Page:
Friday,21 September, 2018
Current issue | Issue 1308, (18 -24 August 2016)
Friday,21 September, 2018
Issue 1308, (18 -24 August 2016)

Ahram Weekly

The next US president’s Middle East agenda

The arrival of a new US president in January is not simply an event Arab countries should watch. It is one to prepare for, writes Abdel-Moneim Said

Al-Ahram Weekly

Regardless of how the race between Democratic candidate Hillary Clinton and Republican candidate Donald Trump plays out, the forthcoming 8 November elections will usher in a new US president. The announcement of the election results will set into motion the procedures for the handover of power from incumbent President Barack Obama. It is a long and detailed process that involves turning over files to members of the next president’s team and familiarising them with various issues so as to enable them to get to work the moment Obama’s successor takes the oath of office on 20 January 2017. Generally, a new president comes to power with a team in place and with ideas and programmes for most foreign and domestic concerns. But that, in itself, is not sufficient. One of the most important functions of research centres and think tanks in the US is to formulate what they believe should be the new president’s mission with respect to their particular of expertise, whether on matters of war and peace or on environmental issues, among others. 

No one can dispute that the Middle East will remain one of the chef subjects of concern for next occupant of the Oval Office. Already, since the middle of last year, various research centres began to produce a spate of reports on how to handle the most dangerous region in the world due to the terrorism, refugees, instability and anarchy that are generated from its chronic conflicts. I have previously discussed in this column some of the efforts of the Middle East Strategy Task Force (MEST). Formed by The Atlantic Council last year in order to propose remedies for this region’s many ailments, MEST has published several reports on matters related to security, the economy, governance and other crucial issues. The final report, pulling all those issues together, is still in the offing. Meanwhile, Ilan Goldenberg, director of the Middle East Security Programme of the Centre for a New American Security (CNAS), produced a special paper intended to advise the next president on this region. The report is called: “Reset, Negotiate, Institutionalise: A Phased Middle East Strategy for the Next President.”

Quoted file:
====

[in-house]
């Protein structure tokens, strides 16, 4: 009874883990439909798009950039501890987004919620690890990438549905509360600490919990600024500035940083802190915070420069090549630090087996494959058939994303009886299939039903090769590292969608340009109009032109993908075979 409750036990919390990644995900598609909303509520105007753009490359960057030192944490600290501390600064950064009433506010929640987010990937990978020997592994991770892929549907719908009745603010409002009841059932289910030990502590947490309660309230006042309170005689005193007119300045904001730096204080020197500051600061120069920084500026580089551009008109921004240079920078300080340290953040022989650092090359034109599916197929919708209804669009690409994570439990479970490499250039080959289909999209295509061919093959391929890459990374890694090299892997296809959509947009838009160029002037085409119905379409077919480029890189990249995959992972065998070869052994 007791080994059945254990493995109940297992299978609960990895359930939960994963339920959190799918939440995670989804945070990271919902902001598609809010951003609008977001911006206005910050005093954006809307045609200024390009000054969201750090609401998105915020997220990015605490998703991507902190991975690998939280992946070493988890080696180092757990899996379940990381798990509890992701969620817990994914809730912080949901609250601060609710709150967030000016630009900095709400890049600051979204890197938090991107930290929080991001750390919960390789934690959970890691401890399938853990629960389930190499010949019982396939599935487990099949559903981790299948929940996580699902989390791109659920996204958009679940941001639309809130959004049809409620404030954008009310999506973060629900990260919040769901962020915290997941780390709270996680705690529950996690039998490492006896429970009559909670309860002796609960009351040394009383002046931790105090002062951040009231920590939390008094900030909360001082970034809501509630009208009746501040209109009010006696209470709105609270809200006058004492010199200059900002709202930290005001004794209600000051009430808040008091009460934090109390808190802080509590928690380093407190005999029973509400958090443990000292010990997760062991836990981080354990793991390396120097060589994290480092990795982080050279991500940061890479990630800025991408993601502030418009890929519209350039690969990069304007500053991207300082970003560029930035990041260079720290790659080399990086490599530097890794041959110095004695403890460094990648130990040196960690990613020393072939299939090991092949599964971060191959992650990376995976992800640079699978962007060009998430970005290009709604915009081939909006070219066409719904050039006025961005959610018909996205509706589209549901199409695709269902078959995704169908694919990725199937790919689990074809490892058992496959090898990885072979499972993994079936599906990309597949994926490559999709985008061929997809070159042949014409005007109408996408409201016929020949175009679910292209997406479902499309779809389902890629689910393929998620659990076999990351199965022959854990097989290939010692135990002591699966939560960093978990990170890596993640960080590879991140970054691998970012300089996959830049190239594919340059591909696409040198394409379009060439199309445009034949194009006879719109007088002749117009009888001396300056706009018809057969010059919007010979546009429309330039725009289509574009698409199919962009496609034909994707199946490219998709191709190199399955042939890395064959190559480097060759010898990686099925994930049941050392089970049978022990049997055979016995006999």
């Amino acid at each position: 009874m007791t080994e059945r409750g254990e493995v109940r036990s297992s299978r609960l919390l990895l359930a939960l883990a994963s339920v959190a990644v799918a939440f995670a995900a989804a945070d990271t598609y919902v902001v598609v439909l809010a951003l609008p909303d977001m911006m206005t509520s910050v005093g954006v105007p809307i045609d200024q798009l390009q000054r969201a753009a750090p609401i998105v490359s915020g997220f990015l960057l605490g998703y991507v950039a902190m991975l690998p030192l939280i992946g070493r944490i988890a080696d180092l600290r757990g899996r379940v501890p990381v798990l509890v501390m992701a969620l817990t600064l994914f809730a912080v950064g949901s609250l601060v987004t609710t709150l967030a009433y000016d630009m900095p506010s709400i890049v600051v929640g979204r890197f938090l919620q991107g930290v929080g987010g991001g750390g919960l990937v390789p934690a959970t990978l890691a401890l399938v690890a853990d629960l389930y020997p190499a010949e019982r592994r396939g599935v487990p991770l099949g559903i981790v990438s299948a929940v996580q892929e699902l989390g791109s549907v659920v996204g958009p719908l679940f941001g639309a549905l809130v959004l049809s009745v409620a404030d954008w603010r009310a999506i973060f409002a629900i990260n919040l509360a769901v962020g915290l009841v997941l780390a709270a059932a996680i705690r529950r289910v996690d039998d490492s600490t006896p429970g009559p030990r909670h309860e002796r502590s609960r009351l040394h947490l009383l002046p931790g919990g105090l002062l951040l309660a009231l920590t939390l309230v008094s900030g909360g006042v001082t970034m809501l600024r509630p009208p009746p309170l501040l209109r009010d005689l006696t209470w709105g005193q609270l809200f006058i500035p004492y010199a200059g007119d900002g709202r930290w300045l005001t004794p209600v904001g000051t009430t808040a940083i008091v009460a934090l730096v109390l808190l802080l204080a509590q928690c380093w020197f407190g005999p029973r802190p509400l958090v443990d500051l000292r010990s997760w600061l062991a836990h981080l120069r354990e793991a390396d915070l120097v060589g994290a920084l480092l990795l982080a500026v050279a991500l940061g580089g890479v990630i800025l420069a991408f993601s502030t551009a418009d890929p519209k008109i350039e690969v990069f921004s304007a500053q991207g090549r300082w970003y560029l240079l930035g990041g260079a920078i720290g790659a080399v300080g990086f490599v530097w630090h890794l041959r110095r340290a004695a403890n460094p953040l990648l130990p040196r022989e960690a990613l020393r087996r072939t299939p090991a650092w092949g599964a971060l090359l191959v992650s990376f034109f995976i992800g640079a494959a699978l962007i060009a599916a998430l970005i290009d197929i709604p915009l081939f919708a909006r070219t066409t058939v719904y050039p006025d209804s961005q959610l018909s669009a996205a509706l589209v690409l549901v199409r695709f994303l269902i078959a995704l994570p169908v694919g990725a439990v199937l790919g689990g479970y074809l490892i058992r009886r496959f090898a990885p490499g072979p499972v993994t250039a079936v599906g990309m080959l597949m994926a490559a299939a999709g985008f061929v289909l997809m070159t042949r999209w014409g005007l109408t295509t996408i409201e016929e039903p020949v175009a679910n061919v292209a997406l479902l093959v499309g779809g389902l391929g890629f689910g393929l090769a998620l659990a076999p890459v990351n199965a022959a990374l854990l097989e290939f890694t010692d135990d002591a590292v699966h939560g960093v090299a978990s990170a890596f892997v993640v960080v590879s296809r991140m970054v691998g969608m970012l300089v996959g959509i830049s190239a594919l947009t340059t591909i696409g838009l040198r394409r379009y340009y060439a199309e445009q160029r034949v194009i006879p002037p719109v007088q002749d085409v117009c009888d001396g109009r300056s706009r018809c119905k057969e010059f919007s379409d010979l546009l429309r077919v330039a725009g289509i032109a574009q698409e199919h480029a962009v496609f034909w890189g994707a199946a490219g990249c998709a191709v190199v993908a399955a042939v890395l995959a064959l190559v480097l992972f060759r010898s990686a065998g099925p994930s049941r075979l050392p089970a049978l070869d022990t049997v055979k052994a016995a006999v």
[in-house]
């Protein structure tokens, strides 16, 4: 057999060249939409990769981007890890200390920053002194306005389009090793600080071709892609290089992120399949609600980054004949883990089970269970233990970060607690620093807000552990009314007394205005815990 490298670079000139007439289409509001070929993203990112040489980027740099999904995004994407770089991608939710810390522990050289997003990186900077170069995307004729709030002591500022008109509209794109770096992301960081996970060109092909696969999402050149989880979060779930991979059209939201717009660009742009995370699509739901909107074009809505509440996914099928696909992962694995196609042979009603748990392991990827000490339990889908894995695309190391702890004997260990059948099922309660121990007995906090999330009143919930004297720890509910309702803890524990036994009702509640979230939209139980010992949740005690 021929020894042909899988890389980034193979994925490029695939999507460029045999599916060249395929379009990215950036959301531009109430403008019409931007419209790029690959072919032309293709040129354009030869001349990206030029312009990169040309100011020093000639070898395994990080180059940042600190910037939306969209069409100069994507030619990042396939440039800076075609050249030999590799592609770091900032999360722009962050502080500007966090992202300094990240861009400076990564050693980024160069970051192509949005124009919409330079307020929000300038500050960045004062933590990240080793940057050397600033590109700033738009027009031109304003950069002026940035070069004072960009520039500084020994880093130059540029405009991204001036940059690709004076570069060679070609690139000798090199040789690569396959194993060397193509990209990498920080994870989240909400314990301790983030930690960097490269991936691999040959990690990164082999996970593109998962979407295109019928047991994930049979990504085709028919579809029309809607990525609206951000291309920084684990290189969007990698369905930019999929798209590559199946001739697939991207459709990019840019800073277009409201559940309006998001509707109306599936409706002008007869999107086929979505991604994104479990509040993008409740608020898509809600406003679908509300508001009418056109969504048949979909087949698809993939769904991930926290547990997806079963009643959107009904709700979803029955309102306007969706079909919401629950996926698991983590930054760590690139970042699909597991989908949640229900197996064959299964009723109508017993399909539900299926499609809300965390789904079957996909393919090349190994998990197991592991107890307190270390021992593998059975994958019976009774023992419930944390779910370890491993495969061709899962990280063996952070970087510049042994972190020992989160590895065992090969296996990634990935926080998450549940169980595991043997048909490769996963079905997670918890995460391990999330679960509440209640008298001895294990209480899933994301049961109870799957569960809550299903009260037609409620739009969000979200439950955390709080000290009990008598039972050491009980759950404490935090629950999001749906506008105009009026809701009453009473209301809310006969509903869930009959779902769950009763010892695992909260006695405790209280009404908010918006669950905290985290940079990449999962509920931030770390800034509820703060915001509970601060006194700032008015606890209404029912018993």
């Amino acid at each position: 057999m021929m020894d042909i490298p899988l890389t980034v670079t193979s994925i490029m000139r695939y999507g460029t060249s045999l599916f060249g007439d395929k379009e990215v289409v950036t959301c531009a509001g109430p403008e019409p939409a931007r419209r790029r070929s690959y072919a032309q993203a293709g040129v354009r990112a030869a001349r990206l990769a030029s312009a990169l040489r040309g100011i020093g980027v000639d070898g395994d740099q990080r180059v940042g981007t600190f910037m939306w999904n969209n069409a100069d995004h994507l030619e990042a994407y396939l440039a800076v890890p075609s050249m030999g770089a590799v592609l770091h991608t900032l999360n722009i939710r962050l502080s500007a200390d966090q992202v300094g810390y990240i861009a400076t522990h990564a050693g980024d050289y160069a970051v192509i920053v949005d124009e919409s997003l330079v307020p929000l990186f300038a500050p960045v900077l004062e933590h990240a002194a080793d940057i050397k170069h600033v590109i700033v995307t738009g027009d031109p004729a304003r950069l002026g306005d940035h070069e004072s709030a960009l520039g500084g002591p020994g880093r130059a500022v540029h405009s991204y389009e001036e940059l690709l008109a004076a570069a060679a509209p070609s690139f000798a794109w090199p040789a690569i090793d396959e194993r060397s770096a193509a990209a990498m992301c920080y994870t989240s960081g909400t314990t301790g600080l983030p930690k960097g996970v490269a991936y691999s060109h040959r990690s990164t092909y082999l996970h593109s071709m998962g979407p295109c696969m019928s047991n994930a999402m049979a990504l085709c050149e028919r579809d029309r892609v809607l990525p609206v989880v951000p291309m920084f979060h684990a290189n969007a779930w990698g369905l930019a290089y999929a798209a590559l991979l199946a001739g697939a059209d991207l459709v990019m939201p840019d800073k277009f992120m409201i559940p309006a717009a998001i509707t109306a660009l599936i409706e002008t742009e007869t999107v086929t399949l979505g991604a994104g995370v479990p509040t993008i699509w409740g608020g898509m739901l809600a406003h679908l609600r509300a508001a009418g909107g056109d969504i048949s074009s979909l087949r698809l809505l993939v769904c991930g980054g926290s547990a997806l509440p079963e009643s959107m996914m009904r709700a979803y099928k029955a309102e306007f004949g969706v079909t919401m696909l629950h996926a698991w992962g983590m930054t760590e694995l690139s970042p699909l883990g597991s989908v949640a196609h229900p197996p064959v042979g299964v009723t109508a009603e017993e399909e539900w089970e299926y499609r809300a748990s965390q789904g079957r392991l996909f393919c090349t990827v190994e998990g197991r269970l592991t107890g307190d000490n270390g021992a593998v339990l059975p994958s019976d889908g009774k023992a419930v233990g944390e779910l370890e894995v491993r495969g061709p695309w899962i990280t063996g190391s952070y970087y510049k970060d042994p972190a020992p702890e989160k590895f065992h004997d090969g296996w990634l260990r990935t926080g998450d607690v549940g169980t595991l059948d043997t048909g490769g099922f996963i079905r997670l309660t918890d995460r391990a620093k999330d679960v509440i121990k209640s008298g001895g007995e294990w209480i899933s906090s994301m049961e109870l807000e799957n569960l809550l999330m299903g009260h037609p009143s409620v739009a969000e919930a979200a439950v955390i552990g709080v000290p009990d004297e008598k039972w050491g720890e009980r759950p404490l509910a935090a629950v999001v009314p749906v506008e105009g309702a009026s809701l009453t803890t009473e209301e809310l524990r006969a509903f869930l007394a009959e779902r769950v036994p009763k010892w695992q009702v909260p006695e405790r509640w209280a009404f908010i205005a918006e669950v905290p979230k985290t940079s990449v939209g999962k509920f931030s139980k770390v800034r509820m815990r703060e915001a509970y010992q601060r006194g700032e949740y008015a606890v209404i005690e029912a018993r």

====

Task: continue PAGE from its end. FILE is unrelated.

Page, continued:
Apart from the three stages discussed in the report, what is particularly interesting is the advice it gives the president for his/her first 100 days in office. The first step is to announce a Middle East trip focused primarily on America’s closest regional partners: Israel, Jordan, Saudi Arabia, the UAE, Turkey, Iraq and Egypt. The early trip, though ultimately symbolic, would convey the message that the US “will remain engaged in the Middle East and is not intending a pivot to Persia (Iran).”